We now want to show that one of the characteristic traits of critical transitions, that distinguishes them from other kinds of phase transitions, is the fact that the divergence of response functions in the proximity of the critical point is intimately bound to the existence of *long-ranged strongly correlated microscopic fluctuations*.
We shall do that in a very qualitative way, and to make things more clear we consider a magnetic system (but of course our considerations are absolutely general and extensible to other kinds of systems).

When a magnetic field $H$ is present^{[1]}, the partition function of a magnet is:

$Z=\operatorname {Tr} e^{-\beta ({\mathcal {H}}-HM)}$

where

${\mathcal {H}}$ is the Hamiltonian of the system. The magnetization of the system at equilibrium is:

$\left\langle M\right\rangle ={\frac {1}{Z}}\operatorname {Tr} \left[Me^{-\beta ({\mathcal {H}}-HM)}\right]={\frac {\partial \ln Z}{\partial (\beta H)}}$

while its susceptibility is:

${\begin{aligned}\chi _{T}={\frac {\partial \left\langle M\right\rangle }{\partial H}}=-{\frac {1}{Z^{2}}}\operatorname {Tr} \left[\beta Me^{-\beta ({\mathcal {H}}-HM)}\right]\cdot \operatorname {Tr} \left[Me^{-\beta ({\mathcal {H}}-HM)}\right]+\\+{\frac {1}{Z}}\operatorname {Tr} \left[\beta M^{2}e^{-\beta ({\mathcal {H}}-HM)}\right]=\\={\frac {\beta }{Z}}\operatorname {Tr} \left[M^{2}e^{-\beta ({\mathcal {H}}-HM)}\right]-{\frac {\beta }{Z^{2}}}\left\lbrace \operatorname {Tr} \left[Me^{-\beta ({\mathcal {H}}-HM)}\right]\right\rbrace ^{2}={\frac {1}{k_{B}T}}\left(\left\langle M\right\rangle -\left\langle M\right\rangle ^{2}\right)\end{aligned}}$

However, from a microscopic point of view the magnetization of the system can be written as:

$M=\int m({\vec {r}})d{\vec {r}}$

where

$m({\vec {r}})$ is the local magnetization in

${\vec {r}}$. If we substitute this expression in

$\chi _{T}$ we get:

$\chi _{T}=\beta \int \left(\left\langle m({\vec {r}})m({\vec {s}})\right\rangle -\left\langle m({\vec {r}})\right\rangle \left\langle m({\vec {s}})\right\rangle \right)d{\vec {r}}d{\vec {s}}$

If our system is spatially homogeneous, then

$\left\langle m({\vec {r}})\right\rangle =m$ is constant and

$\left\langle m({\vec {r}})m({\vec {s}})\right\rangle :=G({\vec {r}}-{\vec {s}})$, called

*correlation function*, depends only on the relative distance between two points. Defining the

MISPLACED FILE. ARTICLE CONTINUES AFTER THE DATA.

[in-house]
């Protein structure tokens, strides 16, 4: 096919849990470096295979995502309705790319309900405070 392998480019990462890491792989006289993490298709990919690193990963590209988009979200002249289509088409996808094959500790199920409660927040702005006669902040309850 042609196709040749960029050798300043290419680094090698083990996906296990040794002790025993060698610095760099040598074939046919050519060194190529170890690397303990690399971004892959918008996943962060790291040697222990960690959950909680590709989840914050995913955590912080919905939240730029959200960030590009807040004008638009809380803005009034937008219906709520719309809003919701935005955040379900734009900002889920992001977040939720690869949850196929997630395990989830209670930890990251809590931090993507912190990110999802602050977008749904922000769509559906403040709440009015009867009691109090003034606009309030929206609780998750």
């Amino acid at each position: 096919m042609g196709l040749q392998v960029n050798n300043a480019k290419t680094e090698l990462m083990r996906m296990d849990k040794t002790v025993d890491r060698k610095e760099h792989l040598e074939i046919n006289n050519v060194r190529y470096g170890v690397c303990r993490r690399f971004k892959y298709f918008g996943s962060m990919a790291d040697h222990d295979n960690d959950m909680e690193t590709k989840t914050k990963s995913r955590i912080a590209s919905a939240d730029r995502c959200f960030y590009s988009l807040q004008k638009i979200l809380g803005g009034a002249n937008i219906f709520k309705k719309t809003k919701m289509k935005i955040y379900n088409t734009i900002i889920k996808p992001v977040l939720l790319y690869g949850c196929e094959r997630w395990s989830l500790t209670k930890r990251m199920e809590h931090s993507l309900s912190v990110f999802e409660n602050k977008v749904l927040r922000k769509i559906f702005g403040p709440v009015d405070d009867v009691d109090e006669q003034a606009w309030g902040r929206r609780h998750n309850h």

*connected correlation function* as:

$\left\langle m({\vec {r}})m({\vec {s}})\right\rangle _{c}:=\left\langle m({\vec {r}})m({\vec {s}})\right\rangle -\left\langle m({\vec {r}})\right\rangle \left\langle m({\vec {s}})\right\rangle =G({\vec {r}}-{\vec {s}})-m^{2}$

sometimes also called

$G_{c}({\vec {r}}-{\vec {s}})$, and changing variable to

${\vec {x}}={\vec {r}}-{\vec {s}}$ we get:

$\chi _{T}=\beta \int G_{c}({\vec {r}}-{\vec {s}})d{\vec {r}}d{\vec {s}}=\beta \int G_{c}({\vec {x}})d{\vec {x}}d{\vec {s}}={\frac {V}{k_{B}T}}\int G_{c}({\vec {r}})d{\vec {r}}$

where in the last step we have renamed the variable

${\vec {x}}$ to

${\vec {r}}$.

The connected correlation function is essentially (as it can be understood from its definition) a measure of how the fluctuations of the magnetization from the mean value $m$ in a part of the system influence those in another part of the system.
Now, we expect that in general the correlation function will decrease on long distances. We can therefore write^{[2]}:

$G_{c}({\vec {r}})\sim e^{-{\frac {|{\vec {r}}|}{\xi }}}\quad \quad {\text{at least when }}|{\vec {r}}|>\xi$

where

$\xi$ is a characteristic length of the system called

*correlation length*.
If we call

$g$ the characteristic value of the connected correlation function for

$|{\vec {r}}|<\xi$ (namely we suppose that it is constant and equal to

$g$ for lengths smaller than

$\xi$^{[3]}), then from

${\textstyle \chi _{T}={\frac {V}{k_{B}T}}\int G_{c}({\vec {r}})d{\vec {r}}}$ we have (neglecting any proportionality constant):

${\frac {\chi _{T}}{\beta V}}=\int G_{c}({\vec {r}})d{\vec {r}}<\int _{|{\vec {r}}|<\xi }G_{c}({\vec {r}})d{\vec {r}}=\int _{|{\vec {r}}|<\xi }gd{\vec {r}}\propto g\xi ^{3}$

namely:

${\frac {\chi _{T}}{\beta V}}<g\xi ^{3}$

We thus immediately see that if

$T\to T_{c}$, since

$\chi _{T}\to \infty$ (as we know from the thermodynamics of critical phase transitions) we must also have

$\xi \to \infty$: in the neighbourhood of a critical point the correlation length of the system diverges.
As we have seen in

Critical exponents and universality, we describe the divergence of

$\xi$ by means of the critical exponent

$\nu$, namely we set:

$\xi \sim |t|^{-\nu }$

Furthermore, experiments and exact solutions of simple models show that the correlation function decays near the critical point as a power of

$|{\vec {r}}|$, with a critical exponent called~

$\eta$:

$G({\vec {r}})\sim {\frac {1}{{|{\vec {r}}|}^{d-2+\eta }}}$

where

$d$ is the dimensionality of the system (see

Critical exponents and universality).

- ↑ We are treating $H$, just like the magnetization $M$, as scalars instead as vectors: in order to make things easier, we are supposing that the
*real* fields ${\vec {H}}$ and ${\vec {M}}$ are both directed along the same direction, say the $z$ axis of our reference frame, and we are only considering their magnitudes.
- ↑ This form is also justified, as we will see, from the fact that in many cases $G_{c}$ turns out to actually decay exponentially with ${\vec {r}}$.
- ↑ In fact, $e^{-x}$ is of the order of 1 when $x<1$.